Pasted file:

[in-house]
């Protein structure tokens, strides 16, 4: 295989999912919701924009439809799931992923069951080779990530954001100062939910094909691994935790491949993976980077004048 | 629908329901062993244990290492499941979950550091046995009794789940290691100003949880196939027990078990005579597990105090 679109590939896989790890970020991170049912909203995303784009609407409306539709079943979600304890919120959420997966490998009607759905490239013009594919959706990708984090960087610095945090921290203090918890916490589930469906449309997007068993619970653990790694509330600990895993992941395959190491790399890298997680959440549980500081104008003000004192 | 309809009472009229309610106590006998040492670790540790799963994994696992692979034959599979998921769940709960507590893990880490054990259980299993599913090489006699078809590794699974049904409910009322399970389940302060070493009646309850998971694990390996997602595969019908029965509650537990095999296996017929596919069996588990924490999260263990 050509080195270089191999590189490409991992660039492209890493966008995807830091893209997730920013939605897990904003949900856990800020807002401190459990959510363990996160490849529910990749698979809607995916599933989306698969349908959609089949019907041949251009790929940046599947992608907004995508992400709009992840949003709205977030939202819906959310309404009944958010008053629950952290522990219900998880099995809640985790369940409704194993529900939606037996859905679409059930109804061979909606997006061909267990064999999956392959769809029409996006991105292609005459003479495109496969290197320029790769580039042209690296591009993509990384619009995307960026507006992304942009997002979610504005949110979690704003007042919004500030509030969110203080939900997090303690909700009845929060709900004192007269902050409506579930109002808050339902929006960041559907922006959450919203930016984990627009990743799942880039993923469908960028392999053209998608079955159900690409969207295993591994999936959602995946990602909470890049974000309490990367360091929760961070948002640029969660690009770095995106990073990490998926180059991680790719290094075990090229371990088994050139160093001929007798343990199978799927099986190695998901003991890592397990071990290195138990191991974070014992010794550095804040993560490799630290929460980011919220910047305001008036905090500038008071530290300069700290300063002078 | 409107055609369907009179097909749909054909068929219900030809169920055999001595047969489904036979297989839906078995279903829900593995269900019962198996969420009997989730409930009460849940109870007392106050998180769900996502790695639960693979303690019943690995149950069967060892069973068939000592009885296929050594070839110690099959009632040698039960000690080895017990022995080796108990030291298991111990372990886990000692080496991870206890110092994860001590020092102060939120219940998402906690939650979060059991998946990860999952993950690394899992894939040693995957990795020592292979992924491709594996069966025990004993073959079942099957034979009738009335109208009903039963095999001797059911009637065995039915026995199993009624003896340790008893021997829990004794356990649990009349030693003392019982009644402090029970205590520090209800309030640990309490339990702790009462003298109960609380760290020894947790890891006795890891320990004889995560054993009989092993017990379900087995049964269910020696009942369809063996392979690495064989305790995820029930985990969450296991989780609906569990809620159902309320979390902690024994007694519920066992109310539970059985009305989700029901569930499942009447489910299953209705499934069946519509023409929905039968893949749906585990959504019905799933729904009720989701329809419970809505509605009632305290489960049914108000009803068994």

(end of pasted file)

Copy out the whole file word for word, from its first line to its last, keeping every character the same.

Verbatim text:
[in-house]
């Protein structure tokens, strides 16, 4: 295989999912919701924009439809799931992923069951080779990530954001100062939910094909691994935790491949993976980077004048 | 629908329901062993244990290492499941979950550091046995009794789940290691100003949880196939027990078990005579597990105090 679109590939896989790890970020991170049912909203995303784009609407409306539709079943979600304890919120959420997966490998009607759905490239013009594919959706990708984090960087610095945090921290203090918890916490589930469906449309997007068993619970653990790694509330600990895993992941395959190491790399890298997680959440549980500081104008003000004192 | 309809009472009229309610106590006998040492670790540790799963994994696992692979034959599979998921769940709960507590893990880490054990259980299993599913090489006699078809590794699974049904409910009322399970389940302060070493009646309850998971694990390996997602595969019908029965509650537990095999296996017929596919069996588990924490999260263990 050509080195270089191999590189490409991992660039492209890493966008995807830091893209997730920013939605897990904003949900856990800020807002401190459990959510363990996160490849529910990749698979809607995916599933989306698969349908959609089949019907041949251009790929940046599947992608907004995508992400709009992840949003709205977030939202819906959310309404009944958010008053629950952290522990219900998880099995809640985790369940409704194993529900939606037996859905679409059930109804061979909606997006061909267990064999999956392959769809029409996006991105292609005459003479495109496969290197320029790769580039042209690296591009993509990384619009995307960026507006992304942009997002979610504005949110979690704003007042919004500030509030969110203080939900997090303690909700009845929060709900004192007269902050409506579930109002808050339902929006960041559907922006959450919203930016984990627009990743799942880039993923469908960028392999053209998608079955159900690409969207295993591994999936959602995946990602909470890049974000309490990367360091929760961070948002640029969660690009770095995106990073990490998926180059991680790719290094075990090229371990088994050139160093001929007798343990199978799927099986190695998901003991890592397990071990290195138990191991974070014992010794550095804040993560490799630290929460980011919220910047305001008036905090500038008071530290300069700290300063002078 | 409107055609369907009179097909749909054909068929219900030809169920055999001595047969489904036979297989839906078995279903829900593995269900019962198996969420009997989730409930009460849940109870007392106050998180769900996502790695639960693979303690019943690995149950069967060892069973068939000592009885296929050594070839110690099959009632040698039960000690080895017990022995080796108990030291298991111990372990886990000692080496991870206890110092994860001590020092102060939120219940998402906690939650979060059991998946990860999952993950690394899992894939040693995957990795020592292979992924491709594996069966025990004993073959079942099957034979009738009335109208009903039963095999001797059911009637065995039915026995199993009624003896340790008893021997829990004794356990649990009349030693003392019982009644402090029970205590520090209800309030640990309490339990702790009462003298109960609380760290020894947790890891006795890891320990004889995560054993009989092993017990379900087995049964269910020696009942369809063996392979690495064989305790995820029930985990969450296991989780609906569990809620159902309320979390902690024994007694519920066992109310539970059985009305989700029901569930499942009447489910299953209705499934069946519509023409929905039968893949749906585990959504019905799933729904009720989701329809419970809505509605009632305290489960049914108000009803068994």